Darkness Visible

 

 

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William Blake: Satan exulting over Eve. 1795. Tate Britain.

Reading the opening of The Countenance Divine by Michael Hughes I was struck by the overt crafting of the novel.  I delight in patterns in novels, and I saw, on the flap of the dust jacket, 1999, 1888, 1777, 1666. As well as magical dates there are other important numbers. In the first chapter the sections are divided thus: 01, 02 and so on, and there is also consideration of the Year Two Thousand Problem (Y2K), familiarly known as the Millennium Bug. Binary and four digit numbers are foregrounded but the central pattern is in the form of a gadget.

Unknown.jpegIn 1999 Chris, a computer programmer, purchases, from a stall in Brick Lane, London, this gadget, a Victorian puzzle: a ‘Practical Rebus’. “Each piece had an image or motif painted on it, but together they formed one overall design. The pieces could be interchanged, and every arrangement made a different pattern.”   The puzzle has a profound effect on the seemingly dull protagonist, one that, he seems barely to have the imagination to compass.

If this all seems a bit mannered the artifice does not end there.  In the list of principal characters, divided into sections according to century, one can see both William Blake and John Milton. And in 1888 we encounter Jack the Ripper. Allusions are made to all three in the first chapter, with one of Chris’s Goth colleagues nicknamed Dark Satanic Mills (DSM) after Blake’s famous hymn, ‘Jerusalem’, a section of his longer poem ‘Milton’.

From Hell.pngDSM lends Chris the graphic novel From Hell purportedly based on a letter to authorities from the ‘Ripper’ himself. DSM states that there is “another way of looking at the world, where everything was connected, including the past and the future”. Ah, a clue! Chris is visited by the past in uncomfortable ways. Everything coalesces. As to the future? That would be a spoiler…

It is impossible to accuse the Northern Irish author of laziness. Hughes’s research is thorough and his writing honed by years of study and teaching.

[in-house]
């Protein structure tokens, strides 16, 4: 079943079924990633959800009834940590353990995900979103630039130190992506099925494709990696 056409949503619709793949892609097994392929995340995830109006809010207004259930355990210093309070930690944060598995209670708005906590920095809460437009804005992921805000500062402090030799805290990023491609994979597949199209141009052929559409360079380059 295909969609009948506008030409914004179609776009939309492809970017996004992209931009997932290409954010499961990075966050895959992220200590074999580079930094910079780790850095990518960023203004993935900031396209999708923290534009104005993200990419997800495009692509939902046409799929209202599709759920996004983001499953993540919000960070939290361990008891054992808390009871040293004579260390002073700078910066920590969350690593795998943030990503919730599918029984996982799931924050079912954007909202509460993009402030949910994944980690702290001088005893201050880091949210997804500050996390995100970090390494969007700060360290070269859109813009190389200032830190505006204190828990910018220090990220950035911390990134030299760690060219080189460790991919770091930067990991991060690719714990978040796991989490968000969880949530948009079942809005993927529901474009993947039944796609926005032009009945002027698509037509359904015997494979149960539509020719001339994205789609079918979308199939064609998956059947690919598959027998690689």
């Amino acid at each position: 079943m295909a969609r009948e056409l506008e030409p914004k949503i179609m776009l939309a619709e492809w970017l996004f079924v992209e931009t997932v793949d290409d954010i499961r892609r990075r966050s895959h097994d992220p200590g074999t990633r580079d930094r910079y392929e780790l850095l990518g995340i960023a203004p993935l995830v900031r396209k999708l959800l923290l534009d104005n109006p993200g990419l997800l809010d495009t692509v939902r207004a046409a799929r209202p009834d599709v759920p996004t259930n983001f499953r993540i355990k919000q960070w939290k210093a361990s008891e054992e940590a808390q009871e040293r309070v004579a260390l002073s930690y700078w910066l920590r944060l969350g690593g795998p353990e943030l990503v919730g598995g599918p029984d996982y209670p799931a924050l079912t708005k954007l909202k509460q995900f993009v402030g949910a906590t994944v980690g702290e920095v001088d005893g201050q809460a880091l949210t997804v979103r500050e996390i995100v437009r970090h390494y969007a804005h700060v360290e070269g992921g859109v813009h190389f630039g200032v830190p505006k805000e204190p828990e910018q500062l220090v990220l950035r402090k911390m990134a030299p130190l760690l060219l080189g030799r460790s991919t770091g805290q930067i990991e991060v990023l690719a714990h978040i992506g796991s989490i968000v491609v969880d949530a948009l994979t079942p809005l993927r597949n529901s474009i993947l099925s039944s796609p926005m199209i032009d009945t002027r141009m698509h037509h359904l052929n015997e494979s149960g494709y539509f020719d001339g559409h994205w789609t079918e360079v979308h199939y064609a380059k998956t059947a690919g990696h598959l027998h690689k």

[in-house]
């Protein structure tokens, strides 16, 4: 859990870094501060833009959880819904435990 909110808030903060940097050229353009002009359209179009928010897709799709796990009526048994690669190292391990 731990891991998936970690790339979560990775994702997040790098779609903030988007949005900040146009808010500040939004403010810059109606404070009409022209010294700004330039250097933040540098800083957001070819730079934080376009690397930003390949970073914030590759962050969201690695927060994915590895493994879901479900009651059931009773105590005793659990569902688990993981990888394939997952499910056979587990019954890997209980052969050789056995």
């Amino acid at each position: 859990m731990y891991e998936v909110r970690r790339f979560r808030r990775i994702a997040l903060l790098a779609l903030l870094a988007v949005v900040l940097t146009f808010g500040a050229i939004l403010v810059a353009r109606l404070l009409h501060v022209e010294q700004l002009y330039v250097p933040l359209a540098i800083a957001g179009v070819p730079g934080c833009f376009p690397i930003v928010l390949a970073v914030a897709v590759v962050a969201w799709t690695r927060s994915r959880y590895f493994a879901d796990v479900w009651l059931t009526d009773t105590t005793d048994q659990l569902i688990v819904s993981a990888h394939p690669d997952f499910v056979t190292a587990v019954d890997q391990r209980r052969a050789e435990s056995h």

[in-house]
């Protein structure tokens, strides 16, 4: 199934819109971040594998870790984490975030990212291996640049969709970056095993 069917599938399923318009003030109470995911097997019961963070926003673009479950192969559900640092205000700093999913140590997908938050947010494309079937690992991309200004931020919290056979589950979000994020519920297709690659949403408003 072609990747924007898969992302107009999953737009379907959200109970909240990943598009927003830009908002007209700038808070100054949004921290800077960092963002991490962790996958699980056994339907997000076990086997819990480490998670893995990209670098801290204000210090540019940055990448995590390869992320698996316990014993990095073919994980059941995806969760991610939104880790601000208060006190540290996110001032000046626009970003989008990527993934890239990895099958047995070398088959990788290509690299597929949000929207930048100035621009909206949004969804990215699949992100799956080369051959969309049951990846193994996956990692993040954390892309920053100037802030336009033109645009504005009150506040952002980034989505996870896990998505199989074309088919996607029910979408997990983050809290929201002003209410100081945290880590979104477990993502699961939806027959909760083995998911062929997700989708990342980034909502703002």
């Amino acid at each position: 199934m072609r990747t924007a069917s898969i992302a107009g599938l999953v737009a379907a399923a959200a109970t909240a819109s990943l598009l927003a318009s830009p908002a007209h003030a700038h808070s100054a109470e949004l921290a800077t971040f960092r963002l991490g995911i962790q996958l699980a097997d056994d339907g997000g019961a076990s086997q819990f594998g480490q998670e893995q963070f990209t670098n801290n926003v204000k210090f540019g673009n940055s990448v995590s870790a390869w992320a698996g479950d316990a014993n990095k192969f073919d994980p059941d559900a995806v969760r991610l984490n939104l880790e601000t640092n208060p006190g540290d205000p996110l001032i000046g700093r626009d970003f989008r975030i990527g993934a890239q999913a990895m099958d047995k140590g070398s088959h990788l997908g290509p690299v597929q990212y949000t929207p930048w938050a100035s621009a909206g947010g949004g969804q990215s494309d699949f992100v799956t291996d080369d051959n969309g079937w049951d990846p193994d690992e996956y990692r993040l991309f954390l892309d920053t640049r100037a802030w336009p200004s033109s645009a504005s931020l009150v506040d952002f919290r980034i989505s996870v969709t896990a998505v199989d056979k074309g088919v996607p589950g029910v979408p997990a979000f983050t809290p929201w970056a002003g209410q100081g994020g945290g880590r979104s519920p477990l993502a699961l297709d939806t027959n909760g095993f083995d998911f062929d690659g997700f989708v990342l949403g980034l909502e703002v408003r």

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Michael Colgan in Headlong’s production of Lulu. 2010.

In particular, his rendition of dialogue is masterly, maybe developed by his work as an actor, under the name Michael Colgan.  Hughes moves fluently through the registers of Jack the Ripper, “with tother hand Ile take my knif and stab it in your neck”, William Blake, “my only monument shall be the simple little songs I leave behind”, and Milton, “religion at its most fanatick is almost an evil”. His presentation of Chris, in 1999, is more pedestrian, “He couldn’t’ think.   He did not know what to say”. Form and structure reflect character and era.

The narrative swivels from one century to another, always cross-stitched together with motifs. The key ideas of the novel can be summarised by reference to Blake’s The Marriage of Heaven and Hell:

“Without Contraries is no progression. Attraction and Repulsion, Reason and Energy, Love and Hate, are necessary to Human existence.

From these contraries spring what the religious call Good & Evil. Good is the passive that obeys Reason. Evil is the active springing from Energy.

Good is Heaven. Evil is Hell.”

The Countenance Divine has been compared with Cloud Atlas and Wolf Hall . The admirers of the former will certainly relish his craftsmanship, and those of the latter will enjoy the historical education that Hughes bestows, encouraged to identify factual material and separate it from his imaginative creation. It might seem churlish of me to say that I was not drawn into any of the four narratives as I would not want to dissuade readers from The Countenance Divine. But I would rather read Blake or Milton and, as for Jack the Ripper, I have previously read and seen more about the misogynistic femicides than I can stomach. All the main characters, other than Chris, are renowned, and if you like this genre and these periods of history you may love The Countenance Divine.

Works cited

Blake, W. The Marriage of Heaven and Hell.  1794.

Hughes, Michael. The Countenance Divine. John Murray. 2016.

NB A version of this review was first published in the ‘Weekend’ section of the Irish Examiner on 15th October 2016.

 

 

 

 

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